|10 lei||25.3 mm||2.3 mm||7.65 g||Center plug: Brass-plated steel
Outer ring: Nickel-plated steel
|Reeded with inscription: Reeded, "MOLDOVA*MOLDOVA*"||Personal coat of arms of Stephen the Great, part of an aurochs' head, coat of arms, state title|
Since 1996, several commemorative coins for collectors have been issued. A complete listing can be found here.
There have been two series of Moldovan leu banknotes. The first series was short-lived and only included 1, 5, and 10 lei. The front of all of these notes—and all subsequent notes—feature a portrait of Ștefan cel Mare (Stephen the Great, also known as Stephen III of Moldavia), the prince of Moldavia from 1457 to 1504. The first two lines of the Miorița (The Little Ewe) ballad appear on the back, printed vertically between the denomination numeral and the vignette of the fortress. The Miorița is an old Romanian pastoral ballad considered one of the most important pieces of Romanian folklore. The lines “Pe-un picior de plai, Pe-o gură de rai” translate as “Near a low foothill, at Heaven’s doorsill.”
|Image||Value||Dimensions||Main Colour||Description||Date of|
|1 leu||114 × 58 mm||Yellow||Stephen III||Căpriana monastery||As portrait||1994||May 1994|
|5 lei||Cyan||St. Dumitru Church, Orhei||April 1994|
|10 lei||121 × 61 mm||Red||Hîrjauca monastery||May 1994|
|20 lei||Green||Soroca Fort||1992||November 1993|
|50 lei||Pink||Hîrbovăț monastery||May 1994|
|100 lei||Orange||Tighina Fortress||September 1995|
|200 lei||133 × 66 mm||Purple||Chișinău City Hall|
|500 lei||Orange and green||Chișinău Cathedral||December 1999|
|1000 lei||Blue||Presidential Palace||October 2003|
|For table standards, see the banknote specification table.|
- On the front side of each banknote only one man is represented - the best-known ruler of Moldavia - Ștefan cel Mare (Stephen the Great).
- The first two lines of the Miorița ballad are written in the white circle on the front side of each banknote.
- On the back side of all the banknotes there are depicted Trajan's Column and The Endless Column.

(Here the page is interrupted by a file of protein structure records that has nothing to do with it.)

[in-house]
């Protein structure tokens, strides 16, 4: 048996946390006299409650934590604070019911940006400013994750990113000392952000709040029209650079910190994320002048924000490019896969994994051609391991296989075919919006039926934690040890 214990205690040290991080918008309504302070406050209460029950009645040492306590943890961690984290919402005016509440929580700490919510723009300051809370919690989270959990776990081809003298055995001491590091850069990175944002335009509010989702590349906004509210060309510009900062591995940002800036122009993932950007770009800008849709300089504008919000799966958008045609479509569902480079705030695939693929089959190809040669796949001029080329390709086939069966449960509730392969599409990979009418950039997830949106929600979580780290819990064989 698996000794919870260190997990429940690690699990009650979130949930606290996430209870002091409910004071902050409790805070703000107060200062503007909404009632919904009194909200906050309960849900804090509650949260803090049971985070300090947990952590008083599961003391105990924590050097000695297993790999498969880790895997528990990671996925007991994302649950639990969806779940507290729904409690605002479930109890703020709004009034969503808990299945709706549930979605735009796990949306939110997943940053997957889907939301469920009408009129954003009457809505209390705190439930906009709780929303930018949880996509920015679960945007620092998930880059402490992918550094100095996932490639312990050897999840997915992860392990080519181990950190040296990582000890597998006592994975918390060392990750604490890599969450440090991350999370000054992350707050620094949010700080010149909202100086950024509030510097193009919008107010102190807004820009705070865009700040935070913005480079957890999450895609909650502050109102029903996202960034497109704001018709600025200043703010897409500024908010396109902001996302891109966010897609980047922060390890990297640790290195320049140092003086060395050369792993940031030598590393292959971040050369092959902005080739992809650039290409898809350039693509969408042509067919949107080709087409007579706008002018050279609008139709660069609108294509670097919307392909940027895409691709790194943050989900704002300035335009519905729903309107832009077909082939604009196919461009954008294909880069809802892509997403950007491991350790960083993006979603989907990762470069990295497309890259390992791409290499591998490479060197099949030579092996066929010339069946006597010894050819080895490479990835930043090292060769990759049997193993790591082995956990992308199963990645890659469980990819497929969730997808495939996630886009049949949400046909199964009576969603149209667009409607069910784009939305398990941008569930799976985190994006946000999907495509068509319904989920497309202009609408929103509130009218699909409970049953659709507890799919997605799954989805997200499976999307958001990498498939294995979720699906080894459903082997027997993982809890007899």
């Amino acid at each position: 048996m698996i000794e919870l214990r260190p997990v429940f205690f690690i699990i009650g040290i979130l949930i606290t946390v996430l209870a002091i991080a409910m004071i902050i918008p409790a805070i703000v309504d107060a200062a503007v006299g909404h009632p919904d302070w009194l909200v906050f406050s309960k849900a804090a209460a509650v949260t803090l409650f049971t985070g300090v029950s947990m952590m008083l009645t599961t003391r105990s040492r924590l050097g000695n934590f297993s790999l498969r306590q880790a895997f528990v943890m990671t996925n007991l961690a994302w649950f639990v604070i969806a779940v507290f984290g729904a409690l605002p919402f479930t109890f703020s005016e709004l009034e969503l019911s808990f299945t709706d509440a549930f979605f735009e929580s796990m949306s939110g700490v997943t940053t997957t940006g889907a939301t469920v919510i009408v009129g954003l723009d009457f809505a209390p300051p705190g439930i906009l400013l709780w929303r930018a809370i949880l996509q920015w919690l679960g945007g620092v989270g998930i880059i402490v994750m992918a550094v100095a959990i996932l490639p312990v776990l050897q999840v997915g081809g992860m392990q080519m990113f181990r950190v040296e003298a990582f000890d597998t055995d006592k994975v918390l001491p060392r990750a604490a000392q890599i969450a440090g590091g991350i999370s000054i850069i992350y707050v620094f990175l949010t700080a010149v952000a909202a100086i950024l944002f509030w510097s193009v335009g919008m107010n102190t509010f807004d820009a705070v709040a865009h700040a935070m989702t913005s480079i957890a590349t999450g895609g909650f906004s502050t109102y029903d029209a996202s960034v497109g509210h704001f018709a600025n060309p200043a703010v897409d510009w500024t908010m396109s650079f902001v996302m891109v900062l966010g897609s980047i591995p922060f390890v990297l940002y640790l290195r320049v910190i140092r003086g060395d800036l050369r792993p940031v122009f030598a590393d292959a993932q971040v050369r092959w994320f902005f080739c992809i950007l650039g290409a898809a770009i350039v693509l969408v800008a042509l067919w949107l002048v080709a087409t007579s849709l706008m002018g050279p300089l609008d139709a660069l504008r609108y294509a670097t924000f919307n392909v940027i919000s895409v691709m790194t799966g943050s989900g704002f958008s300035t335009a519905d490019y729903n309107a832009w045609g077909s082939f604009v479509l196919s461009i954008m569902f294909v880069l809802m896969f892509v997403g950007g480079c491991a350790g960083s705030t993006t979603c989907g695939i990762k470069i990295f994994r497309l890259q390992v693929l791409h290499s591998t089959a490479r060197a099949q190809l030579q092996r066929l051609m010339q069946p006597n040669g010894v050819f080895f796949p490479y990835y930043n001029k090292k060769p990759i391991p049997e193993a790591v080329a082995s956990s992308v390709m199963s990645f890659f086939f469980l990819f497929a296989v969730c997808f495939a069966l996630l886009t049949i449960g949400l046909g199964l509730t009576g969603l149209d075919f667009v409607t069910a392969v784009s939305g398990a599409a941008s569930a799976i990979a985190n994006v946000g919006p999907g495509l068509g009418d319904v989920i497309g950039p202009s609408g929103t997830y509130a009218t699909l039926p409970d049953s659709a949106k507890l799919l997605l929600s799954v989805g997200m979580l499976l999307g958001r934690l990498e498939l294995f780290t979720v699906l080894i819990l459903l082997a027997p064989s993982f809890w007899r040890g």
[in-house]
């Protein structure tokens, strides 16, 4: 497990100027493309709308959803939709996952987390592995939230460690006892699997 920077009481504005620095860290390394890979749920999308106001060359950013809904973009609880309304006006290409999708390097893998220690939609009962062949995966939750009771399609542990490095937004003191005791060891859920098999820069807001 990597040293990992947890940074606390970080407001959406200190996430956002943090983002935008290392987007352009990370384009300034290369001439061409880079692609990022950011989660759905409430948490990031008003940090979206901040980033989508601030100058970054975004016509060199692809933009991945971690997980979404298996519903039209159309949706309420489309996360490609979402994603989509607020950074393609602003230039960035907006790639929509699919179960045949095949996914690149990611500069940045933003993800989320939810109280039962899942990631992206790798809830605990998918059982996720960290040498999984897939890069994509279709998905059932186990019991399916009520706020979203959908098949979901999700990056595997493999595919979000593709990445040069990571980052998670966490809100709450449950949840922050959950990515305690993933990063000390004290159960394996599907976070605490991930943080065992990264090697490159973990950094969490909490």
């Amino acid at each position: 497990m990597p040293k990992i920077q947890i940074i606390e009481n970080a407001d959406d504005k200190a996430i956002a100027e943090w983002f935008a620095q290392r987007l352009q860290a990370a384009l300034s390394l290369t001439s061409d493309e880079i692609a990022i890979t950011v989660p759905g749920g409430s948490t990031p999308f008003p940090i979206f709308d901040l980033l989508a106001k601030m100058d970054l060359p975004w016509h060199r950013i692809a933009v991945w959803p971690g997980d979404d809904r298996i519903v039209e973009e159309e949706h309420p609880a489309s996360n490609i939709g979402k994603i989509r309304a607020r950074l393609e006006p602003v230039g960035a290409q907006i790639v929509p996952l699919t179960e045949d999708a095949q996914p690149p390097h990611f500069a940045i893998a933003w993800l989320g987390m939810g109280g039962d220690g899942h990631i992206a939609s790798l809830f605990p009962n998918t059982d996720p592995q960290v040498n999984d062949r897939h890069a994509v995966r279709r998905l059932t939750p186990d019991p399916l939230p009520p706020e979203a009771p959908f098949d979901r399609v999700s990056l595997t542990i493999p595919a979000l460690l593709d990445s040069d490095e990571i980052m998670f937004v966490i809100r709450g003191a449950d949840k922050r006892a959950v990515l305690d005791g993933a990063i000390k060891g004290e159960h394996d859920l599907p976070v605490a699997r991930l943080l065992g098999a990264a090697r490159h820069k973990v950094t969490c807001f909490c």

Moldovan leu banknotes were notable for not using intaglio printing until 2015: the main security features on all denominations were limited, initially consisting mainly of a watermark of Ștefan, a solid security thread, and a see-through registration device. In 2015, the National Bank of Moldova finally rolled out intaglio printing and embossing for denominations between 10 and 500 lei, and also introduced revised security features on all denominations except for 1,000 lei. The banknote for 1,000 lei, valued at €51.60 by currency exchange service XE.com on 31 December 2019, continues to use the original design.
|Current MDL exchange rates|
|From Google Finance:||AUD CAD CHF CNY EUR GBP HKD JPY USD RON RUB UAH|
|From Yahoo! Finance:||AUD CAD CHF CNY EUR GBP HKD JPY USD RON RUB UAH|
|From XE.com:||AUD CAD CHF CNY EUR GBP HKD JPY USD RON RUB UAH|
|From OANDA:||AUD CAD CHF CNY EUR GBP HKD JPY USD RON RUB UAH|
- ^ Euro Exhibition - Opening Speech by Mugur Isărescu, NBR Governor, BNR.ro
- ^ Numismatic issue - a set of three collector coins dedicated to 140 years since the establishment of military communications, BNR.ro
- ^ Romanian New Leu, oanda.com
- ^ "Online Etymology Dictionary". www.etymonline.com.
- ^ "cu privire la introducerea monedei naţionale în Republica Moldova" (in Romanian). PREŞEDINTELE REPUBLICII MOLDOVA. Retrieved 22 March 2020.
- ^ "O pătrime de veac a leului moldovenesc" (in Romanian). joblist.md. Retrieved 22 March 2020.
- ^ "Moneda cu valoarea nominală de 10 bani" (in Romanian). National Bank of Moldova. Retrieved 22 March 2020.
- ^ "cu privire la punerea în circulaţie a monedei metalice cu valoarea nominală de 50 bani modelul anului 1997" (in Romanian). National Bank of Moldova. Retrieved 15 March 2020.
- ^ "Moneda metalică cu valoarea nominală de 1 ban este mijloc legal de plată?" (in Romanian). National Bank of Moldova. Archived from the original on 28 March 2018. Retrieved 28 March 2018.
- ^ National Bank of Moldova. Coins. Available at: http://www.bnm.md/ro/content/monede
- ^ "cu privire la punerea în circulaţie a monedei metalice cu valoarea nominală de 50 bani modelul anului 1997" (in Romanian). National Bank of Moldova. Retrieved 22 March 2020.
- ^ "BNM invită cetățenii să prezinte concepte pentru designul monedelor de 1 leu și 2 lei" (in Romanian). National Bank of Moldova. Retrieved 28 March 2018.
- ^ "Eveniment de lansare a unei serii noi de monede metalice" (in Romanian). National Bank of Moldova. Retrieved 28 March 2018.
- ^ "Din 28 februarie 2018, BNM pune în circulație noi monede metalice: de 1, 2, 5 și 10 lei" (in Romanian). National Bank of Moldova. Retrieved 28 March 2018.
- ^ "Monede în circulație" (in Romanian). National Bank of Moldova. Retrieved 28 March 2018.
- ^ "1000 lei face value banknote". National Bank of Moldova. Chisinau. 18 October 2003. Archived from the original on 5 January 2020. Retrieved 5 January 2020.
- ^ "Security features of upgraded banknotes". National Bank of Moldova. Chisinau. Archived from the original on 5 January 2020. Retrieved 5 January 2020.
- ^ "XE Currency Table: Euro". XE. Newmarket: XE.com Inc. 31 December 2019. Archived from the original on 5 January 2020. Retrieved 5 January 2020.
- Coins of Moldova at CISCoins.net
- Catalog of Banknotes of Moldova
- The banknotes of Moldova (in English and German)